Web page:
THREE WOMEN BEHIND a thwarted attack near Notre Dame Cathedral were radicalised by Islamic State commanders in Syria, and one had been engaged to an extremist who killed a priest in July, the Paris prosecutor revealed today.
Francois Molins spoke a day after three women were dramatically arrested over the failed attack that centred on a car discovered Sunday morning in central Paris. The car had been abandoned and was loaded with gas canisters. No detonators were found in the car.
“In the last few days and hours a terrorist cell was dismantled, composed of young women totally receptive to the deadly Daesh [Islamic State] ideology,” Molins said.
The women who spearheaded the failed plot included a 19-year-old whose father owned the abandoned Peugeot car. Her written pledge of allegiance to the Islamic State group was found by police, a security official said.
The teen, Ines Madani, stabbed a police officer with a knife and was shot in the leg yesterday evening in a raid south of Paris, police said. She is being treated in a hospital.
Five women and two men have been arrested in the case.
Sarah H’s two fiancés
One of the women detained in a police raid, referred to as Sarah H and who was wearing a veil, was betrothed separately to two French extremists who carried out deadly attacks this year, the Paris prosecutor said.
Sarah H was engaged to Larossi Abballa, who killed two police officials in Magnanville in June and filmed the aftermath on Facebook Live before dying in a police raid.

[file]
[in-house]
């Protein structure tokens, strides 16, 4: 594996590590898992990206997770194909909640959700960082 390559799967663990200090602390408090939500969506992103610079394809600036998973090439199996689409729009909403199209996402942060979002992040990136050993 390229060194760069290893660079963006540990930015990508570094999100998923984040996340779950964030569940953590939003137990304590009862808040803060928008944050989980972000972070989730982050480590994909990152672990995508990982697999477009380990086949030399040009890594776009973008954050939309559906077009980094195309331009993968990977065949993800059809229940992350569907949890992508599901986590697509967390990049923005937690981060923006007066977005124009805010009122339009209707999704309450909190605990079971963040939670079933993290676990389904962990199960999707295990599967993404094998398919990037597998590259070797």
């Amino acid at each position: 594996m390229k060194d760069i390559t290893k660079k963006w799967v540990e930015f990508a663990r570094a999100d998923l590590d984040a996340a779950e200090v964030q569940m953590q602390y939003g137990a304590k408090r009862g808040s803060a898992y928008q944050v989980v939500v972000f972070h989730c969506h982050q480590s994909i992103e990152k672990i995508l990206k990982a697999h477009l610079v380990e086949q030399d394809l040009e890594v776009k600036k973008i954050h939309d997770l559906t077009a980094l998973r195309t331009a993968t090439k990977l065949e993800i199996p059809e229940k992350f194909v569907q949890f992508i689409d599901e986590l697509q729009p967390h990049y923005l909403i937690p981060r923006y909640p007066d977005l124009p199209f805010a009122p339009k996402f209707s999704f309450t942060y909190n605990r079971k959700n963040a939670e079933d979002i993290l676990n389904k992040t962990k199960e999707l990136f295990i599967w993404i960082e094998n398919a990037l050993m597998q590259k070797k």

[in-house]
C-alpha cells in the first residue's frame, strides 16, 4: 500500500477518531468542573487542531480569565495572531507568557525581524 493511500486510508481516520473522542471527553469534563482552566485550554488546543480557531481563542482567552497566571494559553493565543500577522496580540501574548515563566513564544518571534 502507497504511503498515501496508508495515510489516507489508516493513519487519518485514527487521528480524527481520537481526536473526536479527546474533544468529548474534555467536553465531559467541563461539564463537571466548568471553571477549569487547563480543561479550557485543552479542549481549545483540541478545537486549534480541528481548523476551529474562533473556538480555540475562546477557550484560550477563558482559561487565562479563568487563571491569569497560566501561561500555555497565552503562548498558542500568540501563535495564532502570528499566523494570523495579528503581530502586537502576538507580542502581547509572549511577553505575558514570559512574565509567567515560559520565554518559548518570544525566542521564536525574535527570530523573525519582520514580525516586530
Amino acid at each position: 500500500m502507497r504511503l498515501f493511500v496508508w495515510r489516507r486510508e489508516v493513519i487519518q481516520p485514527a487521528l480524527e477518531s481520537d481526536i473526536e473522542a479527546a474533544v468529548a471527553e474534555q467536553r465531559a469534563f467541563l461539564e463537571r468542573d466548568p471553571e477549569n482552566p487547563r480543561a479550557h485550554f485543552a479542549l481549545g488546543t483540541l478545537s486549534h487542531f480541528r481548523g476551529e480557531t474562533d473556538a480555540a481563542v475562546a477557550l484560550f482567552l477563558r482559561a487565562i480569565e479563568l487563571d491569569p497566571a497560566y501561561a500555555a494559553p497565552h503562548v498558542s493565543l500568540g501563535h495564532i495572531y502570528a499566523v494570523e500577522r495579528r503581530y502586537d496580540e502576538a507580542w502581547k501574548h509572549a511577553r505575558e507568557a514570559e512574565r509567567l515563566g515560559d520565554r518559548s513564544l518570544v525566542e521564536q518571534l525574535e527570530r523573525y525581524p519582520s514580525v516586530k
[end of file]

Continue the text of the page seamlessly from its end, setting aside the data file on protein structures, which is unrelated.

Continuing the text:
She was also betrothed to Adel Kermiche, who slit the throat of an elderly French priest during morning Mass in July before being killed by police, Molins added. He didn’t say when she was engaged to either man.
France’s interior minister described the pursuit as “a race against time” to find Madani and the two women with her before they could strike.
A man arrested yesterday also had ties to Abballa, one of the officials said.
“There’s a group that has been annihilated, but there are others,” French President Francois Hollande said today. “Information we were able to get from our intelligence services allowed us to act before it was too late.”
‘Rare and predictable’
A security official, who cannot be identified, said Madani had pulled a knife during the raid outside a small apartment building near the Boussy-Saint-Antoine train station.
In video filmed by a neighbour, a veiled woman, her face uncovered, is seen being carried away by police as she cries out “Allahu Akbar” or “God is the Greatest” in Arabic.
A plot conceived and carried out by a group of women would mark a new step in the Islamic State group’s attempts to sow fear in Europe.
“It’s at the same time rare and predictable,” Matthieu Suc, author of “Wives of Jihadis,” told France Info radio.
Women in the group do not take part in attacks, he said, but are there “to ensure the longevity of the caliphate” by having babies and providing moral support. But, he added, “there are often young girls, who are just as radicalised as the young men, and they also want the status of martyr, and they want to act.”
The car loaded with gas cylinders belonged to Madani’s father, who flagged her to police on Sunday 14 hours after the vehicle was discovered. Since then, authorities have worked frantically to untangle the relationships within the group and thwart what they increasingly feared was another plot.
More than one-third of the nearly 700 French citizens who have reached the war zones of Iraq and Syria are women, according to government figures. And officials have said for months that those being recruited by Islamic State in France are increasingly adolescent girls and young women.